Born as a farm in the countryside, it is the first Palladian Villa
Venetian Villas: Villa Trissino Marzotto
On a hill near Vicenza, its first owner was Palladio’s patron
Slow Tour in Veneto, looking for Palladian Villas. Villa Trissino Marzotto stands on a hill in the area among Valdagno, Arzignano and Vicenza. Since the Middle Age, it had been the fortress of the German family Trixen, who probably used to rob the travellers. Little by little, they became more civilized till they changed the surname in the Italian word Trissino. Gian Giorgio Trissino was the noble and cultured gentleman who seems to have invented the plot of Romeo & Juliet, from that Shakespeare drew inspiration. He was also interested in linguistics.
Gian Giorgio Trissino recognized the genius of Andrea Di Pietro, he paid for his studies and he renamed this talented young man Andrea Palladio, just like the Angel of one of his poems. Actually, we don’t know if Gian Giorgio had something to do with Villa Trissino. However, the villa had been extended in the 15th century and finished in the 18th century by the famous architect Muttoni.
The name of this villa is composed by the one of the very first owner and the one of the last one. During the ’50s Pietro Marzotto bought the villa for his son Giannino, who loved this place so much and took care of it up to his death, only few months ago. Going on a tour of Villa Trissino Marzotto together with our friend Bona Zanuso as a guide is an amazing experience: all the rooms are extraordinary (the Golden Room, the Blue Living Room, etc.), the outside of the house is totally fascinating (with typical Italian garden, the statues etc.), but the out and out treasures are three, besides the frescoes.
The most precious one is the Gonzaga’s tapestries collection, bought by the Marzotto family: it is the most important private collection of tapestries of the Renaissance. The second treasure is the house in its every-day aspects: it could happen to find an old palanquin from the 18th century which contains a television! Would you imagine the Count Marzotto looking at the football match? More probably, he used it to look at some car races: he was one of the best racer of the last century and his office is still full of his trophies. He even won twice the famous car race Mille Miglia. What about the third treasure? The salted codfish cooked by the chef who helps Bona Zanuso to organize the parties: he is Slav but he is able to cook better than one from Vicenza.
Main pic courtesy of Umberto Nicoletti (Flickr User)
Video Full Text: Villa Trissino Marzotto
These places always have a fascinating history.
That piece of building began life as a medieval castle in 900 A.D.
The Trixens came here from Germany.
They were Germanic, warriors and soldiers of fortune.
They built the fortress and anyone passing through had to pay a toll.
Over time the Trixens grew to be more refined and became the Trissinos.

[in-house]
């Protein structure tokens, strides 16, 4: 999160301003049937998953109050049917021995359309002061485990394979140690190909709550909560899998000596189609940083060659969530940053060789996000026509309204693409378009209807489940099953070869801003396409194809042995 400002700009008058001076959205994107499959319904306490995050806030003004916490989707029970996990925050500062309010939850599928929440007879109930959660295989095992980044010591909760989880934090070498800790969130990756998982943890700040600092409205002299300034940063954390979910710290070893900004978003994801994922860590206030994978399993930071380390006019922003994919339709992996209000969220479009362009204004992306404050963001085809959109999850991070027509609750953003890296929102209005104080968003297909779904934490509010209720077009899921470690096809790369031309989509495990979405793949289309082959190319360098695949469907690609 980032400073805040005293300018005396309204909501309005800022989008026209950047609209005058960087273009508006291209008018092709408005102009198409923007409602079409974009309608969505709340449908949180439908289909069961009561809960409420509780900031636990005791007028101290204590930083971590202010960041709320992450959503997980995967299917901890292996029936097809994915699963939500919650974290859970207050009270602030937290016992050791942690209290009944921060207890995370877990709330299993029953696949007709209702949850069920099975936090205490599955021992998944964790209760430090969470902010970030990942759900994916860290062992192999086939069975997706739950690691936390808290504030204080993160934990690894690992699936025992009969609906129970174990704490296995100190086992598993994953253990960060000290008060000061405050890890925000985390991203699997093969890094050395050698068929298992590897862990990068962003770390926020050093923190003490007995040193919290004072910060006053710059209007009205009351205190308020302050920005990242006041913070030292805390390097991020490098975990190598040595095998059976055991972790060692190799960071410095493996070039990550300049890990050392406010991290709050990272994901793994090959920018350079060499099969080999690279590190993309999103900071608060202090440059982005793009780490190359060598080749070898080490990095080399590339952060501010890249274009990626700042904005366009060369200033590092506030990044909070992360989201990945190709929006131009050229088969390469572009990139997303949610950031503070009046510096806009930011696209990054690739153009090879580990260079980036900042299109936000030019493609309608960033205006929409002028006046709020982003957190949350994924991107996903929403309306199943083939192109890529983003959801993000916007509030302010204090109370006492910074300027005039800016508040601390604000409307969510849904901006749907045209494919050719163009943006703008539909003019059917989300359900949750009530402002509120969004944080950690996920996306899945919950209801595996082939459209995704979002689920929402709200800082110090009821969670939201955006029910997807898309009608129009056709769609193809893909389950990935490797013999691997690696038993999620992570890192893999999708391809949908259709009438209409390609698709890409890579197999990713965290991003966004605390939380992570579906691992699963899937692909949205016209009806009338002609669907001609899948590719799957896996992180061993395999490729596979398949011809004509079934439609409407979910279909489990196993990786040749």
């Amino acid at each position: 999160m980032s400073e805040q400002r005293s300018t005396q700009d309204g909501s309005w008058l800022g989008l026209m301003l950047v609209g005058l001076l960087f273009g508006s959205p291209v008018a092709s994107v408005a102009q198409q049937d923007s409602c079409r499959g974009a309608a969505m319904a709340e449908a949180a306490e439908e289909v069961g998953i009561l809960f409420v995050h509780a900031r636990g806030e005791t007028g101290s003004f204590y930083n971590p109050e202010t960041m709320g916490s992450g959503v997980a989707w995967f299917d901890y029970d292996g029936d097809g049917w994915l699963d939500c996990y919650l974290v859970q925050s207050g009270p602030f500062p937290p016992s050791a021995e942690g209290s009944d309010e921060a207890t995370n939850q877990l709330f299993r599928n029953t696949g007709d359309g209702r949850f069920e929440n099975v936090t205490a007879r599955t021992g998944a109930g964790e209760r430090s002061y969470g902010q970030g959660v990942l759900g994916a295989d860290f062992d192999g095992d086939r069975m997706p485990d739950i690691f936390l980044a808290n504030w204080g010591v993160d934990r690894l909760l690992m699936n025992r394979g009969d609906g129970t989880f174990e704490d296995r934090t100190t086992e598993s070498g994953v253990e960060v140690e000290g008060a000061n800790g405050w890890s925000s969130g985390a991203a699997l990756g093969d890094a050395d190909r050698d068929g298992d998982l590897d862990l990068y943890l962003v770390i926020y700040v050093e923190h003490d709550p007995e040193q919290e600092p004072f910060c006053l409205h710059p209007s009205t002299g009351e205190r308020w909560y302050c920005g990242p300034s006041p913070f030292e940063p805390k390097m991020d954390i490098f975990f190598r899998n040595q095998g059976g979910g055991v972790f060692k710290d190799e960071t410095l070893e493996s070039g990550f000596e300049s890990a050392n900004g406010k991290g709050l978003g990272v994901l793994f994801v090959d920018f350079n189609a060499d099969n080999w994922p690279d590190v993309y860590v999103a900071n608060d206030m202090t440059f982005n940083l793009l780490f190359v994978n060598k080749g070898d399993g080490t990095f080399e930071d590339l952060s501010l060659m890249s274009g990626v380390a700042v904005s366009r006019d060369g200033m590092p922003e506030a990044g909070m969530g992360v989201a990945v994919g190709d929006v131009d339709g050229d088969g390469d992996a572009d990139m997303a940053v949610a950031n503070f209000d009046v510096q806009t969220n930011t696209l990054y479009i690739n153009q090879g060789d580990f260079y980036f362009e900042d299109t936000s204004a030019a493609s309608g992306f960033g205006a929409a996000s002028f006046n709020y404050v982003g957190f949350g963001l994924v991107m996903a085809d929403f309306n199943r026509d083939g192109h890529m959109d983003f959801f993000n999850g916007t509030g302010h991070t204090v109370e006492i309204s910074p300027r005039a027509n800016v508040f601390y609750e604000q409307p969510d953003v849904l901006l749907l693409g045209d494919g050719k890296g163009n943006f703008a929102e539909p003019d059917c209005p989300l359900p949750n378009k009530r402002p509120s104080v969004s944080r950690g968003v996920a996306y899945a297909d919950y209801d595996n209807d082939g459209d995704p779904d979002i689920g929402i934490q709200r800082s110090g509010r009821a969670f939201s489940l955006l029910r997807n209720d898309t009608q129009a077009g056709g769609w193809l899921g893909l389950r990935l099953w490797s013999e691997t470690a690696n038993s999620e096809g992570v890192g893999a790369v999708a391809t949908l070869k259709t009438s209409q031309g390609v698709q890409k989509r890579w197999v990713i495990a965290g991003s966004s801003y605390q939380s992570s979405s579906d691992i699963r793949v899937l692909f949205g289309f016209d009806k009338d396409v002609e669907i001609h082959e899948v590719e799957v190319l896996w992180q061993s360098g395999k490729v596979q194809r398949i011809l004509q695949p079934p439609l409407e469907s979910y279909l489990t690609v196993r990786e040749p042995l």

In the 16th century Gian Giorgio Trissino was a famous patron of the arts.
He discovered a promising young stonemason and sent him to Rome to study.
He was later to become Palladio.
He scribbled down a rough draft of a comedy that eventually was to become the nucleus of the tale of Romeo and Juliet, later developed by Shakespeare.
This is the history of these places.
The Villa, built in the 18th century, is where everything became very refined and truly lavish.
The beauty of Venetian Villas is that they are truly inhabited and lived in.
They have the capacity to put across an atmosphere that is at the same time both historical and current.
There are constant contaminations between the monumental and the everyday context.
The villa was then bought by Gaetano Marzotto for his son, Giannino.
It was looked after and renovated.
Bona Zanuso is the “vestal” of Villa Trissino Marzotto
We are in the treasure room!
A collection of tapestries is on show here.
They have an incredible history.
It is one of the world’s largest private collections.
They were the travelling rugs of the Gonzaga Family.
Each tapestry must weigh at least one tonne, and they seriously don’t look as though they were for travelling.
The patterns are by Raffaello and Giulio Romani, really important artists.
They are of Flemish manufacture from the Belgian maker, Willen de Pannemaker.
These tapestries are very rare.
During an assault the invaders would normally burn them.
They were too heavy to be transported.
The glints you can see are the threads of gold and silver with which they were woven.
So they would burn the tapestries and melt down the precious metals to take away with them.
Thankfully these tapestries were spared.
Having been informed of an imminent attack, the Gonzaga family sold them to antique dealers.
This was in order to raise cash for their escape.
That’s how they ended up scattered around the world.
Gaetano Marzotto saw two and was captivated by them.
And that’s how his adventure to rebuild the original collection began.
Produced in cooperation with the Official Tourist Board